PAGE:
WARSAW, Feb 9 (Reuters) - A bill championed by Poland’s ruling nationalists increasing government control of schools was passed by parliament on Wednesday, with critics arguing it could limit teaching on LGBT and reproductive rights.
The Law and Justice (PiS) party says the changes are needed to protect children, but opponents argue they are part of a wider effort to eliminate liberal values from public life.
Critics say it will only further politicize schools, fuelling accusations that the Polish government wants to promote conservative values by backtracking on LGBT rights and sex education.
PiS has previously called for education reforms, pointing to the need to defend traditional Christian values and teach children to be proud of Polish history.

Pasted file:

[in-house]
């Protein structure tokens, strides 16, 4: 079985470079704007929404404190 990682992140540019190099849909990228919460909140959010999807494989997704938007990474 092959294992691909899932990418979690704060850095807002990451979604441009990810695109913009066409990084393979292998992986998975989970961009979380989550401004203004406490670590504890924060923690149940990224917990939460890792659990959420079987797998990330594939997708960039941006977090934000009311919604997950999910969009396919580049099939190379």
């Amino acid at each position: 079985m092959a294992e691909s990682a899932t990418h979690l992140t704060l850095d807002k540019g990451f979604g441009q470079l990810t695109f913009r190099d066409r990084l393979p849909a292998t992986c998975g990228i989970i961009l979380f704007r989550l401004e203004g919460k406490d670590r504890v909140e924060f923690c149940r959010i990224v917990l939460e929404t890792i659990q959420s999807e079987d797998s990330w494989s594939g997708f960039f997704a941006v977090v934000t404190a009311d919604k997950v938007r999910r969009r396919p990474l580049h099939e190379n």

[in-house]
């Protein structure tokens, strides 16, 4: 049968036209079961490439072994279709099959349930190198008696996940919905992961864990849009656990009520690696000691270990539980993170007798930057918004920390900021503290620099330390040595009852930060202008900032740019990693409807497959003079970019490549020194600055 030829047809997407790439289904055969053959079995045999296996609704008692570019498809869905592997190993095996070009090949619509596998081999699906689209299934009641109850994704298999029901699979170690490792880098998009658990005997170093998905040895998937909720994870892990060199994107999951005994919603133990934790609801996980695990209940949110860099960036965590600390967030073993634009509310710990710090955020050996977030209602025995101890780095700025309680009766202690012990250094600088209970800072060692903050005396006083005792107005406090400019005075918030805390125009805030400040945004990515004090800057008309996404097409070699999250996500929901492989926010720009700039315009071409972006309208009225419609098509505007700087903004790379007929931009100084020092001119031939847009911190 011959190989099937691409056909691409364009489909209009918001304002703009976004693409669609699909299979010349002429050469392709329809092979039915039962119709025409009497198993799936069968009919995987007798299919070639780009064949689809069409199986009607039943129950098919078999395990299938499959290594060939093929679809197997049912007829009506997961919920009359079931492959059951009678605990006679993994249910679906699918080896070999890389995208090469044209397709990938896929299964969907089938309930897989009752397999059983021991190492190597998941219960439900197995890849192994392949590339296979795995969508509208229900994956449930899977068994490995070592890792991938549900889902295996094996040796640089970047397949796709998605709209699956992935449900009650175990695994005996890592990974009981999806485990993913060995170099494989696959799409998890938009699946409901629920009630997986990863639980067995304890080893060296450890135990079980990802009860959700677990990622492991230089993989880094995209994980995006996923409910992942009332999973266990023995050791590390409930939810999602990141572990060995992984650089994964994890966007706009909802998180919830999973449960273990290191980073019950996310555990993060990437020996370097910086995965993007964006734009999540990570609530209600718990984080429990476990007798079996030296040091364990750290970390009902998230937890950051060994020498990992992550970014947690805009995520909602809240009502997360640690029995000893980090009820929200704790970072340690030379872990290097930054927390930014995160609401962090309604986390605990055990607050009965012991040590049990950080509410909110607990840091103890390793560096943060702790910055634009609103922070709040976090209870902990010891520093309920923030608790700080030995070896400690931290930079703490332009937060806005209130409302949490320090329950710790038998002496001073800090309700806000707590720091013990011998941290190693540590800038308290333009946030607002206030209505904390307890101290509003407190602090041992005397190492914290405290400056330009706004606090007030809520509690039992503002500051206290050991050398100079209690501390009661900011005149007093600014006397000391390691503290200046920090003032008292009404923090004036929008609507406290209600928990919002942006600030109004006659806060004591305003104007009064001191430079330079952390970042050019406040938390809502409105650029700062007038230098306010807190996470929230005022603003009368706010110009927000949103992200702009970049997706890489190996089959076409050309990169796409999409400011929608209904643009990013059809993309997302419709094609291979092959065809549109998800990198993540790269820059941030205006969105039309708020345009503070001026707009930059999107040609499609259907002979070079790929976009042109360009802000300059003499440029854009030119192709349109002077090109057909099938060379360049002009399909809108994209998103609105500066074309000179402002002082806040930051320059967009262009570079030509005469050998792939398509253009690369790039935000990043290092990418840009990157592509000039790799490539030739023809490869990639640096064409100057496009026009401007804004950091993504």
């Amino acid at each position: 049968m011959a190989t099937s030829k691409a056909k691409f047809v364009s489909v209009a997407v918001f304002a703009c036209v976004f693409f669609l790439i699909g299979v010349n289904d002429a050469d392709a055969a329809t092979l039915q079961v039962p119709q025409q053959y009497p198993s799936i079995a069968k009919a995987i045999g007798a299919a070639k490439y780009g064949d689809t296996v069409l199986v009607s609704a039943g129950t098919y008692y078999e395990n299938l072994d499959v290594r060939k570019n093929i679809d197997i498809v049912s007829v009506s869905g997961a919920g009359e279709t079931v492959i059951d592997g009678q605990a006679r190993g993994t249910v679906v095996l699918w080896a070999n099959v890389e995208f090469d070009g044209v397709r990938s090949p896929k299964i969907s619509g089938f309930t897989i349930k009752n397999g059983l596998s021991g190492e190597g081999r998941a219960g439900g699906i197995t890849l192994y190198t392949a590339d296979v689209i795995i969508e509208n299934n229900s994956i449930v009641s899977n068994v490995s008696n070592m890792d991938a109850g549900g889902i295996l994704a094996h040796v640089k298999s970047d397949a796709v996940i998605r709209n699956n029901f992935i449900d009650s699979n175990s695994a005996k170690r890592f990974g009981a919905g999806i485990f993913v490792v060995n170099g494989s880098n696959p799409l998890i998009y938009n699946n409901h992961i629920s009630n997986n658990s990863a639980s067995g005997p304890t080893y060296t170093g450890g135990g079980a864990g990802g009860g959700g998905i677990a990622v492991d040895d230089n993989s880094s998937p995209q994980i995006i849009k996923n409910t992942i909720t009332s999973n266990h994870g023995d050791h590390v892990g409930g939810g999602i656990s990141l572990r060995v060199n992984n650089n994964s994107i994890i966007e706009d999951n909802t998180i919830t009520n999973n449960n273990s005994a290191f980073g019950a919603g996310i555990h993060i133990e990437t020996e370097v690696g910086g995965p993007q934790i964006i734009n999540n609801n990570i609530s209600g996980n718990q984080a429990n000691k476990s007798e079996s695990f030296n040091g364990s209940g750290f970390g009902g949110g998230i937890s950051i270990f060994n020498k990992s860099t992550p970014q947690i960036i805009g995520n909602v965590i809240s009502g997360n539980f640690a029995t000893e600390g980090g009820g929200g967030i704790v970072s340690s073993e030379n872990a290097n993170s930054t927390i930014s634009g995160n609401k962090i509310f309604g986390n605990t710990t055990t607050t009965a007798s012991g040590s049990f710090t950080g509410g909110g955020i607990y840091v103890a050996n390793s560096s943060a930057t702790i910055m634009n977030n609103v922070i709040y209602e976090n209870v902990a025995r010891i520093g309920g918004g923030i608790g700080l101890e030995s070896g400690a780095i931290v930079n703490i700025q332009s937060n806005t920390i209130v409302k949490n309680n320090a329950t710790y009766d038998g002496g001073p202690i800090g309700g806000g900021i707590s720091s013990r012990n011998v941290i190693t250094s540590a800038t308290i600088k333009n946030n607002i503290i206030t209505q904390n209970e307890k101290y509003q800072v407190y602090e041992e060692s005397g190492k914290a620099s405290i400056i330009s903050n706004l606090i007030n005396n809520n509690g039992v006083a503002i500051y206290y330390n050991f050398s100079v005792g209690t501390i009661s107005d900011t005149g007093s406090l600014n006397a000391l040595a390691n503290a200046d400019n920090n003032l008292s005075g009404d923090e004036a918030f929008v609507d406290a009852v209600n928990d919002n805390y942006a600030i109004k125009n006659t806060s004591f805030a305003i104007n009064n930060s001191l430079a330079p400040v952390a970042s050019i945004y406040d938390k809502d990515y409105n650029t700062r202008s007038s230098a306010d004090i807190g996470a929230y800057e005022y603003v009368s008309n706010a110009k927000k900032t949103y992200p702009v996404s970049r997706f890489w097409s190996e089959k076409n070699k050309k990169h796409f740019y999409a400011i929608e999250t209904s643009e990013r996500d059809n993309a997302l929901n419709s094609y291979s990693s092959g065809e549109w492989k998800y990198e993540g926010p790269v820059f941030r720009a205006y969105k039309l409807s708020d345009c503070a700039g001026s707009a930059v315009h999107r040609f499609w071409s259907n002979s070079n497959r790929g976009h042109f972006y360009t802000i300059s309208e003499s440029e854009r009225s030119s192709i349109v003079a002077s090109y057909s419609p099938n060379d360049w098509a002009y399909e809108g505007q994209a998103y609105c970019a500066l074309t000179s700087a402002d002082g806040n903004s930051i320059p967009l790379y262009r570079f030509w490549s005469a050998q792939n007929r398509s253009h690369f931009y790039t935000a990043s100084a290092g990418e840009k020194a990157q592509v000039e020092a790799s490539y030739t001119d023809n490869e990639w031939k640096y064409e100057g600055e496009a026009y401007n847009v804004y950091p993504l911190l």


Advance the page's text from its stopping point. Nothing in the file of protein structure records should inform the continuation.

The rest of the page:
Under the new law, extracurricular activities run by non-governmental organisations in schools would need to be approved by a government-appointed supervisor. The law would also make it easier to fire school principals.
The bill was rejected by the opposition-led upper house, but the rejection was overruled by the lower house of parliament Wednesday. Some 233 lawmakers voted in favour of overturning the Senate’s vote, 220 were against and two abstained.
The bill will now go to President Andrzej Duda, a close PiS ally, who needs to sign it for it to become law.
Opposition politicians have called on Duda to veto the bill.
(Reporting by Joanna Plucinska; Editing by Alison Williams)
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